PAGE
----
Unfortunately, due to ‘slot restrictions’ that interestingly Aer Lingus didn’t seem to suffer from on the same routes with similarly-timed flights, both flights were about an hour late leaving and arriving. We were kept well informed throughout, and so I sat in the cabin, admiring my surroundings and shocked to note just how little difference there now is between the cabin of Ryanair and Aer Lingus, or even British Airways.
The seats, of course, do not recline – but for a short flight to Amsterdam of an hour and a half, that’s not really a huge disappointment. Once airborne, service began immediately, and magazines were dispensed to help decide what food, beverage, souvenir, toy, perfume or gimmick one may wish to purchase.
Again, to my great surprise, I didn’t find the value for the food and beverage to be dreadful – there were plenty of meal deals consisting of various items passengers could select from. Even though it was 8am – or as I like to call it ‘5pm, elsewhere’, we opted for the 2 panini and 2 bottles of wine deal for 20 Euro. Sure, you wouldn’t pay it on the ground but then, you’re not on the ground.
With food & drinks out of the way, the crew utilised the remainder of the flight to flog perfume, followed by scratch cards. All while we watched the ground begin to get ever-closer again, as we approached Amsterdam Schiphol.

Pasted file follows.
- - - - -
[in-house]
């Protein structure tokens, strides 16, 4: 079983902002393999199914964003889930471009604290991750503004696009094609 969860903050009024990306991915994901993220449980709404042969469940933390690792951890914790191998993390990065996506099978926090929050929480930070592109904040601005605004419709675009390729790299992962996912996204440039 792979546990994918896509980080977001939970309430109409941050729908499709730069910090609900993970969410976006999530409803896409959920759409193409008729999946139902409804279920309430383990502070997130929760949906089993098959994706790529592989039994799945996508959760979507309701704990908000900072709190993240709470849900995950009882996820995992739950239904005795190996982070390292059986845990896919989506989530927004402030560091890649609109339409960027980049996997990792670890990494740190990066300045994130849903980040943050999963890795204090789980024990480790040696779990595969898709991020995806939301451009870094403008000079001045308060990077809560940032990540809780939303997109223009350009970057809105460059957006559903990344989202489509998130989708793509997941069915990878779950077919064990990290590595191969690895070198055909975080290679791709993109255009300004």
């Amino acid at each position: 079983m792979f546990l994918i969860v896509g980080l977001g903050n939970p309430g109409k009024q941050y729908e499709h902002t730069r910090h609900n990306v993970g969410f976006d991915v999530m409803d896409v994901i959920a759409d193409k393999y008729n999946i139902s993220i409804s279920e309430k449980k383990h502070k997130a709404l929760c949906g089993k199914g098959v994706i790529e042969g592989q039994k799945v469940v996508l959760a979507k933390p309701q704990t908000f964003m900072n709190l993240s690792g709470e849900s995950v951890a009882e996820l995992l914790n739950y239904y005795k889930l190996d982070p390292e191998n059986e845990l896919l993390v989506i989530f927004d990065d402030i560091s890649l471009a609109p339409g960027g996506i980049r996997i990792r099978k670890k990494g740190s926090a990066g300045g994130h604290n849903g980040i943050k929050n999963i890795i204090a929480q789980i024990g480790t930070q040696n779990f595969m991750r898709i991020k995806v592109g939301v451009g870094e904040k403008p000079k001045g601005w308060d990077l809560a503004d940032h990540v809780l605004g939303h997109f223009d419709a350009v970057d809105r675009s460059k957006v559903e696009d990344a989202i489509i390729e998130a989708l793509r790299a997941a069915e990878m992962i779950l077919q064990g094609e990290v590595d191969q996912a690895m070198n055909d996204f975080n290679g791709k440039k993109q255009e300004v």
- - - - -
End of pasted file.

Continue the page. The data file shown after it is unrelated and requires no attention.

Before long, we landed, parked up and it was time to be hurried off in order to get the return flight boarded as quickly as possible. One final downside; in both Dublin and Amsterdam, Ryanair really are parked as far as physically possible away from the main airport concourse and in the case of Amsterdam especially, the immigration queue was a ridiculous disaster, with an estimated time of ‘0 – 5 minutes’, which was in practice more like 55 minutes (as indeed was security on departure – completely ridiculous and a very poor impression).
So am I converted? No, I’m not fully, but it’s not entirely Ryanair’s fault I don’t think – with the exception of their 0 out of 2 punctuality score and their platoon of non-working team members in Dublin check-in, the main drawback is actually the treatment they seem to get at airports by being the farthest away, with – in the case of Amsterdam – arrivals and departures out of facilities with the longest immigration/security queues.
As I compare that to the situation with BA even at their outstations, the benefit of having certainty over making my flight and not worrying that I’ll need to turn up 3 days before, means I’m not yet willing to fully convert – but being honest, I probably may well whenever conditions are very favourable and/or the price is really significantly lower. I might just be willing to let this 14-year grudge drop…slightly…